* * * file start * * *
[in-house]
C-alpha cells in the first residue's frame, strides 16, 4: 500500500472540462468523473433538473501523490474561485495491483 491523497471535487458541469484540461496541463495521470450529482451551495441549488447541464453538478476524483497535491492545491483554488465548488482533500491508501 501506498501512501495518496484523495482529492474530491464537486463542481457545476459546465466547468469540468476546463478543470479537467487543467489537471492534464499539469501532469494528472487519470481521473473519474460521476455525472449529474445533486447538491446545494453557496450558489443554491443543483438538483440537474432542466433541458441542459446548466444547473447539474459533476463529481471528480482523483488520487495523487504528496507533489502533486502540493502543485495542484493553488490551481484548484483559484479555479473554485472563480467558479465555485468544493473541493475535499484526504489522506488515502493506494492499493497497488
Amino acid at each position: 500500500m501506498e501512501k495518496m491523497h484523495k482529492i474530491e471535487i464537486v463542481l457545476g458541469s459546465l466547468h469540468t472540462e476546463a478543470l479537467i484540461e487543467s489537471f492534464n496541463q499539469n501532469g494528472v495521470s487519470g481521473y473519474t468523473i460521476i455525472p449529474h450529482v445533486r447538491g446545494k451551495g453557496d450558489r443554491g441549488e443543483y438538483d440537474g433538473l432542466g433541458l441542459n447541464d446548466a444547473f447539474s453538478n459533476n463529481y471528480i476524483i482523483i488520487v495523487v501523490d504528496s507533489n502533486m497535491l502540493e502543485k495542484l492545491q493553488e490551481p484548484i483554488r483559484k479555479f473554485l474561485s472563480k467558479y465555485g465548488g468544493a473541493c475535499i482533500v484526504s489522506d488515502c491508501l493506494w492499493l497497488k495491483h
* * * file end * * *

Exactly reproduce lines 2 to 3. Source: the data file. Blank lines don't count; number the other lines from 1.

C-alpha cells in the first residue's frame, strides 16, 4: 500500500472540462468523473433538473501523490474561485495491483 491523497471535487458541469484540461496541463495521470450529482451551495441549488447541464453538478476524483497535491492545491483554488465548488482533500491508501 501506498501512501495518496484523495482529492474530491464537486463542481457545476459546465466547468469540468476546463478543470479537467487543467489537471492534464499539469501532469494528472487519470481521473473519474460521476455525472449529474445533486447538491446545494453557496450558489443554491443543483438538483440537474432542466433541458441542459446548466444547473447539474459533476463529481471528480482523483488520487495523487504528496507533489502533486502540493502543485495542484493553488490551481484548484483559484479555479473554485472563480467558479465555485468544493473541493475535499484526504489522506488515502493506494492499493497497488
Amino acid at each position: 500500500m501506498e501512501k495518496m491523497h484523495k482529492i474530491e471535487i464537486v463542481l457545476g458541469s459546465l466547468h469540468t472540462e476546463a478543470l479537467i484540461e487543467s489537471f492534464n496541463q499539469n501532469g494528472v495521470s487519470g481521473y473519474t468523473i460521476i455525472p449529474h450529482v445533486r447538491g446545494k451551495g453557496d450558489r443554491g441549488e443543483y438538483d440537474g433538473l432542466g433541458l441542459n447541464d446548466a444547473f447539474s453538478n459533476n463529481y471528480i476524483i482523483i488520487v495523487v501523490d504528496s507533489n502533486m497535491l502540493e502543485k495542484l492545491q493553488e490551481p484548484i483554488r483559484k479555479f473554485l474561485s472563480k467558479y465555485g465548488g468544493a473541493c475535499i482533500v484526504s489522506d488515502c491508501l493506494w492499493l497497488k495491483h